One of my coworkers warned me that the car felt slow, too, once in gas mode, but to me it felt fine. It had no problem with both highway and city driving. It’s comfortable but displayed more road noise than I’d like. Maybe we just blame Florida’s roads.

But what about the rest of the car? It’s, um, an acquired taste.

First, the looks. Yeah, it’s definitely a hybrid. It’s just too (insert adjective here) to be a normal car. Personally, I dig the concave rear window just because it’s the right amount of different. The front? Well, it’s a little weird.

The weirdness continues inside. Weird shifter? Yep. Weird center-mounted gauge pod? Yep. Weird, totally gigantic, portrait-mode display with an 11.6-inch screen? Yep.

Pretty much everything is controlled via that giant screen. The downside: It takes a few seconds to boot up, so if it’s a hundred degrees outside (and more than that inside) you can’t crank up the a/c right away. That might not sound like a huge deal, but here in summertime Florida it was more than noticeable.

The Prius also packs in a lot of safety features, including lane-departure alert, radar cruise control and pedestrian detection. That also means a lot of beeping. A lot. Again, more weirdness.

Here’s my big take-home: Where the Hyundai Ioniq Hybrid drives and looks like a normal car, the Prius goes 180 degrees in the other direction. Either it’s you or it isn’t.

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Comments

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Tom Suddard
Tom Suddard Associate Editor
8/23/17 3:08 p.m.

I've actually seen quite a few of these in the wild. They still look... just as weird.

Vigo
Vigo UltimaDork
8/23/17 5:32 p.m.

I like the Prime front end better than normal one. It seems kinda crazy you can get these for like..27k? I feel like the main problem with the Prime is that not enough people will realize it exists (in the sense of not being just another trim level) for it to really be a sales success.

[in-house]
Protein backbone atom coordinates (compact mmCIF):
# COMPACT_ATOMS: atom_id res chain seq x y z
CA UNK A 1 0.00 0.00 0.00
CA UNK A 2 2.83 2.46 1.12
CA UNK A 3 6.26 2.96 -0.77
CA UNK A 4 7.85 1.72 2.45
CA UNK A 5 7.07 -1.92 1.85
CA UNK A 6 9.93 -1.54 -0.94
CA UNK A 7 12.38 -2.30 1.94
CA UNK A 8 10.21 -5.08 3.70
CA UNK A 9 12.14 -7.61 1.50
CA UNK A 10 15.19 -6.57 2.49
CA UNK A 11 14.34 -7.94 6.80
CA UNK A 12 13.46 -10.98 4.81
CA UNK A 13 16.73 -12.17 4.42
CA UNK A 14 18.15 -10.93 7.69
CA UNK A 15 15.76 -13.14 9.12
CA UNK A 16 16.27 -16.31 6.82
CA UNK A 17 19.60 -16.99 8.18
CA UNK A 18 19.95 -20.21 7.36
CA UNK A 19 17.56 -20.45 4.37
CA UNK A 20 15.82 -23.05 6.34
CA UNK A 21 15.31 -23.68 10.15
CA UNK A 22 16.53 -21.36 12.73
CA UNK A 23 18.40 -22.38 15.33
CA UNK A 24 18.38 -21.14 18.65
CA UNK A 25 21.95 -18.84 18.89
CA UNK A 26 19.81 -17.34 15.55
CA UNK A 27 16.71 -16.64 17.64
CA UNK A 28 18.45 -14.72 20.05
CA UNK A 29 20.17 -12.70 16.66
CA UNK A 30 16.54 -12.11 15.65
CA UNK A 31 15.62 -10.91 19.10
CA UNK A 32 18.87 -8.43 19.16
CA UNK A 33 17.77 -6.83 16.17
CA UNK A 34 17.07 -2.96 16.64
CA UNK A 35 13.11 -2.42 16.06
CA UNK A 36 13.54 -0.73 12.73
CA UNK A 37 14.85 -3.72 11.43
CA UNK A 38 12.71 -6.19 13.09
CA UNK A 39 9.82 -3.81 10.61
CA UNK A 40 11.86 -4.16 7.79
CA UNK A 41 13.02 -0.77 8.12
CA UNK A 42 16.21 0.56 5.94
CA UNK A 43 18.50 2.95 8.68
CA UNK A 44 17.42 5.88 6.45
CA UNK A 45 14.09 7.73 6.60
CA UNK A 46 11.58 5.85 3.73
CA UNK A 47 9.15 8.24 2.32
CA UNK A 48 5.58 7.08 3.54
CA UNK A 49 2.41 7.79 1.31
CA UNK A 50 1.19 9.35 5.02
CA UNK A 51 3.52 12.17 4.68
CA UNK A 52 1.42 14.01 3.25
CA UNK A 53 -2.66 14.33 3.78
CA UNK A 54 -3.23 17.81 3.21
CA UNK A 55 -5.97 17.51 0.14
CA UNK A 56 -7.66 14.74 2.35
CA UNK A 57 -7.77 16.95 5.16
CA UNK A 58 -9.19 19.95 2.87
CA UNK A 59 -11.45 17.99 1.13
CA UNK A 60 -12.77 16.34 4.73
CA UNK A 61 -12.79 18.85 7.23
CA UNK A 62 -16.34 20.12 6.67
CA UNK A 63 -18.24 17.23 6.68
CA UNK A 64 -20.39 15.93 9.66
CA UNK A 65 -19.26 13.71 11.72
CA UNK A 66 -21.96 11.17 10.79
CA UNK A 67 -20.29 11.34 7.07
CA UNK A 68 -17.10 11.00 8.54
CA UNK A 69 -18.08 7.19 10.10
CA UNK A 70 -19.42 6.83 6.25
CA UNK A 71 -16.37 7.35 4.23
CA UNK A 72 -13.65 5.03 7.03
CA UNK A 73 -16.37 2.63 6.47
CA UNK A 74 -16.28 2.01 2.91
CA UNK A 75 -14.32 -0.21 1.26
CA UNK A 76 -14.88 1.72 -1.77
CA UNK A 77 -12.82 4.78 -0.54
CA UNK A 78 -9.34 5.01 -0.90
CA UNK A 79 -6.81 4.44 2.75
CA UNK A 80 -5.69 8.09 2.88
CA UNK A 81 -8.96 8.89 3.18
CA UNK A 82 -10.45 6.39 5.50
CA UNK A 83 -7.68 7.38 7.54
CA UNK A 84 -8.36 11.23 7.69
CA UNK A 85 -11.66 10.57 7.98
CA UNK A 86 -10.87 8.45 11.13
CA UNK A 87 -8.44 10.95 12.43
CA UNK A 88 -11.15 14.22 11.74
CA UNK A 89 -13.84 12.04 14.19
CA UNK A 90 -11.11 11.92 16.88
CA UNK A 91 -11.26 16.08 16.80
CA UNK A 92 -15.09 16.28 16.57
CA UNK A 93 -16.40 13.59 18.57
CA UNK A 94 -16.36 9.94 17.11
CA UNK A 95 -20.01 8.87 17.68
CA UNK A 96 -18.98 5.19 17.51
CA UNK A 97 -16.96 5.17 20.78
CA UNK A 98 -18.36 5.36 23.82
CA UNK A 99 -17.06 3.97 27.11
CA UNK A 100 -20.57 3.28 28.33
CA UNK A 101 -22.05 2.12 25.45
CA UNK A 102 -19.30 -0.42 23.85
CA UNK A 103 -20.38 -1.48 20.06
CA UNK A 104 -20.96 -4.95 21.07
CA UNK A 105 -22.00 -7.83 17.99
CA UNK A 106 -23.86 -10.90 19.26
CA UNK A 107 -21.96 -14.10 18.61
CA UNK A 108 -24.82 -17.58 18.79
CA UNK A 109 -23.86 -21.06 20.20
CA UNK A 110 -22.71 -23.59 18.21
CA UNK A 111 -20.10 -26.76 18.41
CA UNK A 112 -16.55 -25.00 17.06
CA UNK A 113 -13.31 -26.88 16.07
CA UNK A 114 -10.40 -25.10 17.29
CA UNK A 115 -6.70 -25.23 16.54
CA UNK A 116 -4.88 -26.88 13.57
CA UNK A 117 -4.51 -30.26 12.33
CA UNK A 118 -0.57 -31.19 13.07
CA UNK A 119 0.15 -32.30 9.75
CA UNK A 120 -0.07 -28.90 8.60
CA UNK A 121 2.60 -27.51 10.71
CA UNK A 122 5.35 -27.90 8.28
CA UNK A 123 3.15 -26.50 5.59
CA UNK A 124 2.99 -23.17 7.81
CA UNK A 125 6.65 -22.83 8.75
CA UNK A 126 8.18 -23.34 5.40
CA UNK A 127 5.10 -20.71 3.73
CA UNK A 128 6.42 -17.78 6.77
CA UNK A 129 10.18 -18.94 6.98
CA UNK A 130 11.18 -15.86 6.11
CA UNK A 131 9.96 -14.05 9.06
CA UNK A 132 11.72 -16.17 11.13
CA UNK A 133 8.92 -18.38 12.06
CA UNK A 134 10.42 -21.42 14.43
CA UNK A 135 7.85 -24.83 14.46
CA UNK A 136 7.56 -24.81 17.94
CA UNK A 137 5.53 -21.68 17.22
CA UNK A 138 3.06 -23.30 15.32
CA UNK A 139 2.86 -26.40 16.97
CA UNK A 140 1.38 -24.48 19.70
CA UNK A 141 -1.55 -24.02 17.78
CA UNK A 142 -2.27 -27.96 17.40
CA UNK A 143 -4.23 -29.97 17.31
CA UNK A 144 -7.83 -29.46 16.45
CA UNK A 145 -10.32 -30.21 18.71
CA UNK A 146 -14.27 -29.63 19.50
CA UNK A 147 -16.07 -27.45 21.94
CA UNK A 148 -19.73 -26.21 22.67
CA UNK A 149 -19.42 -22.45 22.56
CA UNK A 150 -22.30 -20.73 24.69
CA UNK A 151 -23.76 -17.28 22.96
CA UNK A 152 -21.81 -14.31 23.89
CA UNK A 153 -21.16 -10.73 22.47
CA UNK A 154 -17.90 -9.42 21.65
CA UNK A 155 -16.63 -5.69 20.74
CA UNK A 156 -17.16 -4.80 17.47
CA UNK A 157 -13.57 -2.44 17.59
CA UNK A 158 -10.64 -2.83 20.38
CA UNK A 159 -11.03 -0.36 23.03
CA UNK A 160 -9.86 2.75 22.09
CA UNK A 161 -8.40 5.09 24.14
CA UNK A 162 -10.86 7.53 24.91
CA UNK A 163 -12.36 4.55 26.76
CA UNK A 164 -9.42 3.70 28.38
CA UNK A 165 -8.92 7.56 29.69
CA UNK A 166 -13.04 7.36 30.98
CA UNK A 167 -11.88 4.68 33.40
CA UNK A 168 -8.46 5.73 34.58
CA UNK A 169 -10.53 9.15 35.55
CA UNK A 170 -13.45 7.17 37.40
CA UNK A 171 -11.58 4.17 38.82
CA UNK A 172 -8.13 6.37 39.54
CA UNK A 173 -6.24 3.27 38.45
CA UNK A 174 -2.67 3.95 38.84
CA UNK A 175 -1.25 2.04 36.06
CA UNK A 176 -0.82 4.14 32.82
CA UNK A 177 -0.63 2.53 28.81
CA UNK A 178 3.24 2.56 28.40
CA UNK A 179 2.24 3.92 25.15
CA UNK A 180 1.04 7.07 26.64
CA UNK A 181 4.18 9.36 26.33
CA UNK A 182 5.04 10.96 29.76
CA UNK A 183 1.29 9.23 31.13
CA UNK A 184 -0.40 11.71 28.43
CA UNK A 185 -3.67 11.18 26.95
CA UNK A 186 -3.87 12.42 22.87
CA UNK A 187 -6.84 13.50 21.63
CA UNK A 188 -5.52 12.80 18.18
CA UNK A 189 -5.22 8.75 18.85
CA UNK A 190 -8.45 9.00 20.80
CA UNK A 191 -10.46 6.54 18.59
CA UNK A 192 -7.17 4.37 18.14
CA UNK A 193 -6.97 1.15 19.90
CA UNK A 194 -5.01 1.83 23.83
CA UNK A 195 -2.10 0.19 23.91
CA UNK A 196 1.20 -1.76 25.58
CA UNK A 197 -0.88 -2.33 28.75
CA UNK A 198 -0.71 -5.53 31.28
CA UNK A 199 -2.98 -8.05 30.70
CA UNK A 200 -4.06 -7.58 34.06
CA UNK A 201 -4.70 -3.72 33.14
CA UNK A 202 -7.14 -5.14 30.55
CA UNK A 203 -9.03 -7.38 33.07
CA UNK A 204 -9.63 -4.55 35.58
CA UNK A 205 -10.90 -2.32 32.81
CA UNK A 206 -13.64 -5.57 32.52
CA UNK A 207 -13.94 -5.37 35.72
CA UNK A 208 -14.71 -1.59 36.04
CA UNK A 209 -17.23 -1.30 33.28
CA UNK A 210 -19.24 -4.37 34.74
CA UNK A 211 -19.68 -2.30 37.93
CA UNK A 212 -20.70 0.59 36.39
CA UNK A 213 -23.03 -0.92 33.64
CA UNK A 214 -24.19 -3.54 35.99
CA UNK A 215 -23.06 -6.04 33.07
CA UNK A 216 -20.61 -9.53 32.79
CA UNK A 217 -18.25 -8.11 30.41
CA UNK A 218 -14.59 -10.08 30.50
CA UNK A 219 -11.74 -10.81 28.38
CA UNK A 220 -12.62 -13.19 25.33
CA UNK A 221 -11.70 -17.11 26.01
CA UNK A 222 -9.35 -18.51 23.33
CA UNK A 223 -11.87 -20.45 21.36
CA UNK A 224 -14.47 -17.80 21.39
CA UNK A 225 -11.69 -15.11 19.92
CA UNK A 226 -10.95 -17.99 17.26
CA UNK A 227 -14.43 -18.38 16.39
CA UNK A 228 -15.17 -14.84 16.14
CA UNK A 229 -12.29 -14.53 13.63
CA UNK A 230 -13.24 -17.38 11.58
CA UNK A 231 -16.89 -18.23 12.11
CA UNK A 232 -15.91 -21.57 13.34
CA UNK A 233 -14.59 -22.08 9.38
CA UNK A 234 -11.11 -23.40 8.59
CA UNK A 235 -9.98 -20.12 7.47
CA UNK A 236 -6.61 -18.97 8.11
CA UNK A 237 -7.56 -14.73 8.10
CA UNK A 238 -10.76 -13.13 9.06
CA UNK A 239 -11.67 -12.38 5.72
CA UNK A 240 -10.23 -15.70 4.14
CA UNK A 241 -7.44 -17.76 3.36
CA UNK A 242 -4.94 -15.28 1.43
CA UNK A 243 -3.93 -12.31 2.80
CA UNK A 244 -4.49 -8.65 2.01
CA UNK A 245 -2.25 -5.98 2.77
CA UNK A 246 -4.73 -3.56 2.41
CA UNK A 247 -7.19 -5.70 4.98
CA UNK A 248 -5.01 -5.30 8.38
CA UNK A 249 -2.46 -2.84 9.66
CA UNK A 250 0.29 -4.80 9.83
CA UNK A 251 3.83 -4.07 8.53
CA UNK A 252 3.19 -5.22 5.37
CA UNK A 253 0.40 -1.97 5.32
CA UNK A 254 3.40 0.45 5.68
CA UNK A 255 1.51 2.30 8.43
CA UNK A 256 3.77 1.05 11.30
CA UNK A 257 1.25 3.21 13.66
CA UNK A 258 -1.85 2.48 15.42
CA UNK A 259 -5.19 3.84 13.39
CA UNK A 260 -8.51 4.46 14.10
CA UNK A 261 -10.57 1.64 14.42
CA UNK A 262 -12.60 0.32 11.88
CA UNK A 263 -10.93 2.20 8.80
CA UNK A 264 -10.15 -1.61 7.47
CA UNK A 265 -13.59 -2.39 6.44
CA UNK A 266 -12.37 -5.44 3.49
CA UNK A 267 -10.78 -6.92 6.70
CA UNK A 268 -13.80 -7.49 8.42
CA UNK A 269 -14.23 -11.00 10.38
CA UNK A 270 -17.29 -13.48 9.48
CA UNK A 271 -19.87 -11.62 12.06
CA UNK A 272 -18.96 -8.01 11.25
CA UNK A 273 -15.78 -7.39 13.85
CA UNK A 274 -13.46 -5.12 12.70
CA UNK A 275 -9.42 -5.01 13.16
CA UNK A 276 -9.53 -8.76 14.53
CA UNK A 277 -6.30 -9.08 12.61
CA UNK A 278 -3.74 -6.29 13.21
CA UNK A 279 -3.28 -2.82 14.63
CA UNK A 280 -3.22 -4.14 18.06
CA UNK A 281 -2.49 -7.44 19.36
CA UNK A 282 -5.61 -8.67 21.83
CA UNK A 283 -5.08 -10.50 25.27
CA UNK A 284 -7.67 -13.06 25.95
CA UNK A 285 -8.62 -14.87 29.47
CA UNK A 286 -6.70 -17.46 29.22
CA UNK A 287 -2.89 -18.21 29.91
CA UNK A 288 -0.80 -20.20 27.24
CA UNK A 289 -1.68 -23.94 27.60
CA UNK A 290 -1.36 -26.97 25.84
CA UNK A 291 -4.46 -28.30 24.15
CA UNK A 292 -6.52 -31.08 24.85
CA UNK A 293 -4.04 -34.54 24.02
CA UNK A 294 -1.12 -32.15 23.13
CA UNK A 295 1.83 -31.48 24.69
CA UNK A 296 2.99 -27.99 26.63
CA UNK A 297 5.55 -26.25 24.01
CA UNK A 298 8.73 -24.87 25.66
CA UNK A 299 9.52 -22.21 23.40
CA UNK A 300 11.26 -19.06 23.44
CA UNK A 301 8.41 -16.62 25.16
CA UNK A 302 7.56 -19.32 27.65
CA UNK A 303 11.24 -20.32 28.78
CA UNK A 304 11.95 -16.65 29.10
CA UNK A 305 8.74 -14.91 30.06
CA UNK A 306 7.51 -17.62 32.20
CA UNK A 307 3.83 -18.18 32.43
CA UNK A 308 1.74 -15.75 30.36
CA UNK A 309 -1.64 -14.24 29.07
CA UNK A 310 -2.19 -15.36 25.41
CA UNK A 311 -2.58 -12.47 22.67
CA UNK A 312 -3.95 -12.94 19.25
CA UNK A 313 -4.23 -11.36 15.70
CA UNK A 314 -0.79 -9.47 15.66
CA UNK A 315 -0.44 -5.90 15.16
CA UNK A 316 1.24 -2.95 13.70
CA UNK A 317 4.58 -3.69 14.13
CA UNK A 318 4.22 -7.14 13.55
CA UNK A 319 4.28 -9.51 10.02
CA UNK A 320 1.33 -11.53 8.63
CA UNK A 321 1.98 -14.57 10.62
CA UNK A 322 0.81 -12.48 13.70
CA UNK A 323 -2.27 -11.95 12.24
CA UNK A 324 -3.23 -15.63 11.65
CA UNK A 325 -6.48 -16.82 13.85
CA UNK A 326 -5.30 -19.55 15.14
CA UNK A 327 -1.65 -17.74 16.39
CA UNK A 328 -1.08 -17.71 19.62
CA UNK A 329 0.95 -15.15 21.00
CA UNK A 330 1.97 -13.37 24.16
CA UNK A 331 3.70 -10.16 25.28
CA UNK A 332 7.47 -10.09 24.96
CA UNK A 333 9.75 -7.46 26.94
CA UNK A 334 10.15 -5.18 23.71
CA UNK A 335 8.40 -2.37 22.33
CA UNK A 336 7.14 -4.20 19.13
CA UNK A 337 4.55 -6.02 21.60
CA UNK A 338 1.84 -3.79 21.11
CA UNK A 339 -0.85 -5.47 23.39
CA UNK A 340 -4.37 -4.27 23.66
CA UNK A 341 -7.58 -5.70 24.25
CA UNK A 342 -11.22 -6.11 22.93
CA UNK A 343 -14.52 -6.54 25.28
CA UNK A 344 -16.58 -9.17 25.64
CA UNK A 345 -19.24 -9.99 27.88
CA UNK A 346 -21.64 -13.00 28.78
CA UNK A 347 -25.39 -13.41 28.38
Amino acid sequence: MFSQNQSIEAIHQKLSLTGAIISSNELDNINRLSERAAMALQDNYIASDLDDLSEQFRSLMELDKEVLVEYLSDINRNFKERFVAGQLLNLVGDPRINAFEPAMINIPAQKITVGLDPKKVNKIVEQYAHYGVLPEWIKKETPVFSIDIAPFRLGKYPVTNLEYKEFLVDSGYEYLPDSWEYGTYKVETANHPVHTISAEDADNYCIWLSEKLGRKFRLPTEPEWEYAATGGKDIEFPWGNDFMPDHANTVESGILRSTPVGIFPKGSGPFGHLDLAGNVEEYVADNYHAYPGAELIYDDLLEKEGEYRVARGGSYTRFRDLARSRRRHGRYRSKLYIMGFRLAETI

Wall-e
Wall-e MegaDork
8/23/17 7:38 p.m.

it's not a pretty car but I like it. There's a definite 1980s concept car look to it. It needs a lower rear wheel arch or maybe skirts, charcoal colored paint, and a red interior.

Javelin
Javelin MegaDork
8/23/17 7:56 p.m.

SWMBO is seriously considering trading in her 10 Prius for the Prime.

irish44j
irish44j UltimaDork
8/23/17 8:25 p.m.

I have a full amount of respect for what the Prius is, and what it can do, and its Toyota quality. But good lord, I thought the original one was ugly/weird. But with each succeeding generation/refresh, I look back at the previous one and say "wow, maybe that one wasn't that bad."

This new one looks even more stylistically dumb than the previous ones, IMO. Why can't they just make a Prius that looks like a Corolla iM or something (or how about an FT86 version??).

O/T....looking at Toyota's website....what the heck is the C-HR (name suspiciously reminiscent of Honda's similar-sized HR-V)? Looks like the love child of a VW Beetle front end, a Juke, and a dolphin. And has rear door windows that can better be described as "portholes".. But for some reason I kind of like it. Well, at least I think I do. Not really sure....

Jere
Jere Dork
8/23/17 9:39 p.m.
Ed Higginbotham wrote: ...When the battery is fully charged, the car drives on electric power where it can get up to 133 MPGe with a range of about 25 miles....

The figures for mpge are what get me (after how "new Civic" ugly they are). Its like saying pick up truck "x" can tow 20 tons but only 2 inches. Whats the point of max mpge if it's range doesn't make it even possible....?

Anyway getting used to the new to me base model 2013... It's very practical, better use of space than the crown Vic and paying $4 in gas instead of $35 a day for the same ~250 miles is a nice perk too.

mndsm
mndsm MegaDork
8/23/17 9:43 p.m.

If you're calling it anything prime, it had better transform into a fighting robot.

Sky_Render